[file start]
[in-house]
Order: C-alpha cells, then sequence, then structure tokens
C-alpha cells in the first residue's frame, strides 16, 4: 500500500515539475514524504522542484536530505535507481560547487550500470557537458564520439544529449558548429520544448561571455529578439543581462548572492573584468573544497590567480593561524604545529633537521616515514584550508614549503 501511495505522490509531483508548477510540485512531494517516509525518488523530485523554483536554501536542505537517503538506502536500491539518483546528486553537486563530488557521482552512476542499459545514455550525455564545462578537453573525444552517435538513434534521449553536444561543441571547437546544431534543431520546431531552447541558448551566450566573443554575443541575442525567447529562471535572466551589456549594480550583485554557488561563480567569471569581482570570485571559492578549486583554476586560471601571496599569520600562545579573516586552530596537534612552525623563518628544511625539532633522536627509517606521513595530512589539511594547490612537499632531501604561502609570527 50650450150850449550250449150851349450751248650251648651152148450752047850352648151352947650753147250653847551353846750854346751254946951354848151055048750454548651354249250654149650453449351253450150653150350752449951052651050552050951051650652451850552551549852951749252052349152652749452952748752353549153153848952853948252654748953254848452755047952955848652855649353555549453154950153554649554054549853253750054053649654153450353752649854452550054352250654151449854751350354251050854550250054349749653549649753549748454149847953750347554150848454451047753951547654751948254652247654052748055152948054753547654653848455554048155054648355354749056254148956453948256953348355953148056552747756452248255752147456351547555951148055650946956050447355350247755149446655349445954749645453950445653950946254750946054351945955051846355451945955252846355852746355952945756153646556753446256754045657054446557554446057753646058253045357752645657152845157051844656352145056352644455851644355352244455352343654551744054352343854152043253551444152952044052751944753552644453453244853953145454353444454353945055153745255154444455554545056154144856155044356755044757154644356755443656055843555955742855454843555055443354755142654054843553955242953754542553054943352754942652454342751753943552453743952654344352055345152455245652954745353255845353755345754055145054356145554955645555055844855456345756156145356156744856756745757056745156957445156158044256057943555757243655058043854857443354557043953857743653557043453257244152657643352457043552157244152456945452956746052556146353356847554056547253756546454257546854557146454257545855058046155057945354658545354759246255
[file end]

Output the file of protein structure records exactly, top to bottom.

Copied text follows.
[in-house]
Order: C-alpha cells, then sequence, then structure tokens
C-alpha cells in the first residue's frame, strides 16, 4: 500500500515539475514524504522542484536530505535507481560547487550500470557537458564520439544529449558548429520544448561571455529578439543581462548572492573584468573544497590567480593561524604545529633537521616515514584550508614549503 501511495505522490509531483508548477510540485512531494517516509525518488523530485523554483536554501536542505537517503538506502536500491539518483546528486553537486563530488557521482552512476542499459545514455550525455564545462578537453573525444552517435538513434534521449553536444561543441571547437546544431534543431520546431531552447541558448551566450566573443554575443541575442525567447529562471535572466551589456549594480550583485554557488561563480567569471569581482570570485571559492578549486583554476586560471601571496599569520600562545579573516586552530596537534612552525623563518628544511625539532633522536627509517606521513595530512589539511594547490612537499632531501604561502609570527 50650450150850449550250449150851349450751248650251648651152148450752047850352648151352947650753147250653847551353846750854346751254946951354848151055048750454548651354249250654149650453449351253450150653150350752449951052651050552050951051650652451850552551549852951749252052349152652749452952748752353549153153848952853948252654748953254848452755047952955848652855649353555549453154950153554649554054549853253750054053649654153450353752649854452550054352250654151449854751350354251050854550250054349749653549649753549748454149847953750347554150848454451047753951547654751948254652247654052748055152948054753547654653848455554048155054648355354749056254148956453948256953348355953148056552747756452248255752147456351547555951148055650946956050447355350247755149446655349445954749645453950445653950946254750946054351945955051846355451945955252846355852746355952945756153646556753446256754045657054446557554446057753646058253045357752645657152845157051844656352145056352644455851644355352244455352343654551744054352343854152043253551444152952044052751944753552644453453244853953145454353444454353945055153745255154444455554545056154144856155044356755044757154644356755443656055843555955742855454843555055443354755142654054843553955242953754542553054943352754942652454342751753943552453743952654344352055345152455245652954745353255845353755345754055145054356145554955645555055844855456345756156145356156744856756745757056745156957445156158044256057943555757243655058043854857443354557043953857743653557043453257244152657643352457043552157244152456945452956746052556146353356847554056547253756546454257546854557146454257545855058046155057945354658545354759246255